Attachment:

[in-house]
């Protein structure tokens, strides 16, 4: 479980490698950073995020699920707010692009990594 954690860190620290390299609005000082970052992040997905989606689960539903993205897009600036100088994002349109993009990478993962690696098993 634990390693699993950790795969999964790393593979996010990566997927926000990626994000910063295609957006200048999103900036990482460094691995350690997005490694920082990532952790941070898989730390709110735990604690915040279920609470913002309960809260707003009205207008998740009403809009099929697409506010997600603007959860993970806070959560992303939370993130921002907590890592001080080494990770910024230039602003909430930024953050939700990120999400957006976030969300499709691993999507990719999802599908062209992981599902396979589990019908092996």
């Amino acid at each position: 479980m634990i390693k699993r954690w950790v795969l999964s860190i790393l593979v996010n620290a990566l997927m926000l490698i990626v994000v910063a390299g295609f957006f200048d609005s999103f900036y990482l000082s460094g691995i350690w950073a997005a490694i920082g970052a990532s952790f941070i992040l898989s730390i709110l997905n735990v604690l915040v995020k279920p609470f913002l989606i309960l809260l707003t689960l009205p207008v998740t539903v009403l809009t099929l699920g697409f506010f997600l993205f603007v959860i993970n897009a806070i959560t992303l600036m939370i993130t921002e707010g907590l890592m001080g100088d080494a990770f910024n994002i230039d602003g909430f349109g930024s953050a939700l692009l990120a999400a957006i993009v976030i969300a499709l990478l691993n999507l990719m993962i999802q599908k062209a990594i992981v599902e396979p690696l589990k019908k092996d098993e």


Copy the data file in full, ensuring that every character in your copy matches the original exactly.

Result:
[in-house]
């Protein structure tokens, strides 16, 4: 479980490698950073995020699920707010692009990594 954690860190620290390299609005000082970052992040997905989606689960539903993205897009600036100088994002349109993009990478993962690696098993 634990390693699993950790795969999964790393593979996010990566997927926000990626994000910063295609957006200048999103900036990482460094691995350690997005490694920082990532952790941070898989730390709110735990604690915040279920609470913002309960809260707003009205207008998740009403809009099929697409506010997600603007959860993970806070959560992303939370993130921002907590890592001080080494990770910024230039602003909430930024953050939700990120999400957006976030969300499709691993999507990719999802599908062209992981599902396979589990019908092996």
């Amino acid at each position: 479980m634990i390693k699993r954690w950790v795969l999964s860190i790393l593979v996010n620290a990566l997927m926000l490698i990626v994000v910063a390299g295609f957006f200048d609005s999103f900036y990482l000082s460094g691995i350690w950073a997005a490694i920082g970052a990532s952790f941070i992040l898989s730390i709110l997905n735990v604690l915040v995020k279920p609470f913002l989606i309960l809260l707003t689960l009205p207008v998740t539903v009403l809009t099929l699920g697409f506010f997600l993205f603007v959860i993970n897009a806070i959560t992303l600036m939370i993130t921002e707010g907590l890592m001080g100088d080494a990770f910024n994002i230039d602003g909430f349109g930024s953050a939700l692009l990120a999400a957006i993009v976030i969300a499709l990478l691993n999507l990719m993962i999802q599908k062209a990594i992981v599902e396979p690696l589990k019908k092996d098993e």